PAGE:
Home DLP EXCLUSIVE Suppose a Coin Lands On Its Edge – Reevaluating Education

Suppose a Coin Lands On Its Edge – Reevaluating Education


Based on an enlightening discussion I had in a recent appearance on “Wali’s Youth Show” (FM97). I thought I would utilize this opportunity to extend on some of the discussed ideas. The topic was “Are we producing nation builders or self-seeking graduates trading their degrees for a house, car, husband/wife, and two kids? What is the state of education in Pakistan?” The content of the show was very thought provoking and my fellow guest speakers had the most brilliant ideas to share with the country.

If you are reading this, then it stands to argue that I don’t have to walk you through how the educational system works here. Being an instructor and a trainer myself, I appreciate the fact that knowledge outweighs higher scores (which are not always correlated).

This gives birth to the need of a system that encourages Tangential learning (which we will cover in detail in future posts) and Dialogic learning instead of memorizing bits and pieces of information (information retention through repetition).

So I present to you, the readers and hopefully some educators, an idea. Just so we’re clear this idea is neither my invention nor mine to trademark, I am sharing what I have learned.

Gamifying Education

Do not let the word “Game” throw you off. It does not imply that video games play a role in this exercise. This is implied just to mimic the scoring system found in video games that continues to attract millions of people on a daily basis to an activity.

The current grading system works in such a way that you start at 100 and from that point on you can only lose marks. Let us analyze the implications of this mechanism on a child who is entering the education system.

-          They can only lose marks.

-          The motivation is to avoid losing instead of succeeding.

-          The student risks losing interest in achieving a target that might seem too far away.

I propose a scenario where everyone can start off at zero. From that point forward you can only gain marks. I’ll give you an example.

There can be points for every single activity, showing up on time, being tidy, participating in class discussions. Then bonus points for presenting new ideas, for bringing up an interesting topic of discussion and helping other students with their work. This can be extended into a joint reward of combined efforts and also onto the traditional quizzes and assignments as well which can also contribute to their total points. At the end of the term, the student who has expressed the most interest in class will score the highest. The following are the possible advantages (strictly my opinion) of implementing the aforementioned goal. Let us, for the sake of argument, lift the ceiling from that score and let the student go as high as they can. This can be scaled down to the traditional 100 mark score for official purposes but as far as the students are concerned there is no limit to how high they can score.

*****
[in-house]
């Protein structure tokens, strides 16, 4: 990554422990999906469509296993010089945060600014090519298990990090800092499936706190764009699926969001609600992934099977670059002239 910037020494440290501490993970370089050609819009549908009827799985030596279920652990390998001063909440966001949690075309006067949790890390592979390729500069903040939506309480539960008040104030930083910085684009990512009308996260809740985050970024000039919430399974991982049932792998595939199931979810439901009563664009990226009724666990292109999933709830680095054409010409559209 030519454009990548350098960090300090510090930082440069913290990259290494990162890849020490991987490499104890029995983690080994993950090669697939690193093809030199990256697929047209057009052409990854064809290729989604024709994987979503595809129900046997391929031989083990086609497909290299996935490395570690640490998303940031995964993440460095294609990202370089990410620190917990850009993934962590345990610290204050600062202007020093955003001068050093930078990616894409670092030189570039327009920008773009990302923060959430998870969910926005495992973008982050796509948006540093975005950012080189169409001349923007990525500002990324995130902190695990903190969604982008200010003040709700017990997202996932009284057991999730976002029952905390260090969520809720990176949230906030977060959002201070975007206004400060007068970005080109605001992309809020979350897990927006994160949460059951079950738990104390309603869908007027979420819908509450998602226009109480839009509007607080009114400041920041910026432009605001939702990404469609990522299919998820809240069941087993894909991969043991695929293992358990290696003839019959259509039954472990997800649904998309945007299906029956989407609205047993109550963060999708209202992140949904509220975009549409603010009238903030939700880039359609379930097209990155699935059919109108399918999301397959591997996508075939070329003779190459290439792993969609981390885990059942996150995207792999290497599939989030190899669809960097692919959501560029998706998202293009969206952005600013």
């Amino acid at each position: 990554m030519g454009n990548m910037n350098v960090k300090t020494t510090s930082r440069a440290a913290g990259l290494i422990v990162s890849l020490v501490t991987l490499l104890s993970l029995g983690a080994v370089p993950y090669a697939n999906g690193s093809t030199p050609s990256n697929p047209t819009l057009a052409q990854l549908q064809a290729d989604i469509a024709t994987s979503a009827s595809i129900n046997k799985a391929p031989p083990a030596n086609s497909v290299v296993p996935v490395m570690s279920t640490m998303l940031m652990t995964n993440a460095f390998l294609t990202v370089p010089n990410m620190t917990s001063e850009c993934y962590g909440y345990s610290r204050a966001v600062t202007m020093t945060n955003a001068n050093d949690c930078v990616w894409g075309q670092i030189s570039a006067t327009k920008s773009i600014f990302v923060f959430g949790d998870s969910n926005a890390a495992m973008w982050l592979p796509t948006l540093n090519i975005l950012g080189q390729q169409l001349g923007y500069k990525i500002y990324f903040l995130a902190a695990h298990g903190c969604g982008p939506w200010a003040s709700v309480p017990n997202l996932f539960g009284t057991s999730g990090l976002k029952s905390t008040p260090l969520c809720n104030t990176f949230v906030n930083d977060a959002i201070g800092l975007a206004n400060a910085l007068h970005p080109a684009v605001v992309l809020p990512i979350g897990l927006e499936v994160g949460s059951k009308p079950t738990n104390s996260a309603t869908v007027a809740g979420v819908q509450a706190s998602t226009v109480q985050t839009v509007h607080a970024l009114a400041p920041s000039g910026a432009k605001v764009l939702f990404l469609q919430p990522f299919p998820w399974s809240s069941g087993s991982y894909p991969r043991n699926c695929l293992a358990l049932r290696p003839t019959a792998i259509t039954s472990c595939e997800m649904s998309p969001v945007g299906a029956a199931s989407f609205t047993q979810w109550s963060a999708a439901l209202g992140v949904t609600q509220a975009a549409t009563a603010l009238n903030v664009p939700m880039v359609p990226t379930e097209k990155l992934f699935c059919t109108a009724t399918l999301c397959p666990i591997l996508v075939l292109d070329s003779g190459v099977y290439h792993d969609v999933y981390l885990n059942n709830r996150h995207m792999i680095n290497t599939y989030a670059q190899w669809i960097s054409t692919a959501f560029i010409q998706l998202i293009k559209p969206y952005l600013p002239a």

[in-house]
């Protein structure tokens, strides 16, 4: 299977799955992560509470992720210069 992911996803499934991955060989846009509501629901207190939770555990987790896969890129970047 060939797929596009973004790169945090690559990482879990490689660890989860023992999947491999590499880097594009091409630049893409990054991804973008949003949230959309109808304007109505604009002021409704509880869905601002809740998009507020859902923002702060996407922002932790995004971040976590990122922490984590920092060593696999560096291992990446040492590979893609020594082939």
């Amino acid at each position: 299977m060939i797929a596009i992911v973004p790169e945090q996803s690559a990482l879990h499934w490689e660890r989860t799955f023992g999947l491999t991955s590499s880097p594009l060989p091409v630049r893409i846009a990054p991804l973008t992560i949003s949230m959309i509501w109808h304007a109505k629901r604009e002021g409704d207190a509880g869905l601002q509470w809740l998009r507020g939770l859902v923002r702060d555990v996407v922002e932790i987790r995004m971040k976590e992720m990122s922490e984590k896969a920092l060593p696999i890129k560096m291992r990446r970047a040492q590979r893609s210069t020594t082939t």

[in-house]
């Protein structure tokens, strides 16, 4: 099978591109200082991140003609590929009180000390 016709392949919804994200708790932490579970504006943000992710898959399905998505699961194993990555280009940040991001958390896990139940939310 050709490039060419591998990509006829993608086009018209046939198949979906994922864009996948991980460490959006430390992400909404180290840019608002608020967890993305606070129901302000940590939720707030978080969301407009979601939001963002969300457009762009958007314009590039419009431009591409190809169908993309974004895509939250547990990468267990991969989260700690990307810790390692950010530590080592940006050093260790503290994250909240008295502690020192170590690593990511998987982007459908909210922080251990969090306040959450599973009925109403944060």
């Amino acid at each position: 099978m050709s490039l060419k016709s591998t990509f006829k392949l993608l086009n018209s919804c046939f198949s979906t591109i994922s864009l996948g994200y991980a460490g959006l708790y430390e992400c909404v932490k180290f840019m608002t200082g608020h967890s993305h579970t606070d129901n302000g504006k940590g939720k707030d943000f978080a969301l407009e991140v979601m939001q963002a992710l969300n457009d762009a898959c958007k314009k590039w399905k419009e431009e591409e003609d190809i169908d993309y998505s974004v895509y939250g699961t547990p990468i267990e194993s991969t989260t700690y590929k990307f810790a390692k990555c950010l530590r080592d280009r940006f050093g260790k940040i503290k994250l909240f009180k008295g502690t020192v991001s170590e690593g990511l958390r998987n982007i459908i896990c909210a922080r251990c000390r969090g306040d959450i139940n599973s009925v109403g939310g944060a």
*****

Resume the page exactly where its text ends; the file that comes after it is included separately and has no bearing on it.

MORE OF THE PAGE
-          Students will experience an immediate sense of achievement based on their contributions.

-          This will encourage students to contribute and think outside of the box.

-          Gives a sense of achievement instead of a sense of security.

The best way to test the effectiveness of this mechanism is to experiment with a class of experienced students and this sample could yield interesting results in levels of motivation and the knowledge that they have retained from this exercise compared to a similar group that was taught with the traditional means.

Of course from a researcher’s perspective there are sampling complications and not much faith can be put into the validity of a one-off experiment. But I believe given the shape of the modern student who is more focused on scoring higher as opposed to acquiring more knowledge, this is an experiment worth considering.

What is important for our students is to acquire knowledge and implement it. Retaining enough information to score high on a standardized test is, quite frankly, too mediocre a goal for it to be sufficient for our educational needs.

Writer’s Note:

1- This idea can be implemented as a management tool in almost any industry

2- Children are always ready to spring into action, when properly motivated, this energy can be directed towards the pursuit of knowledge

3- My generation (the current generation) needs to forego our futures in the struggle to make the next generation’s future a worthy future.


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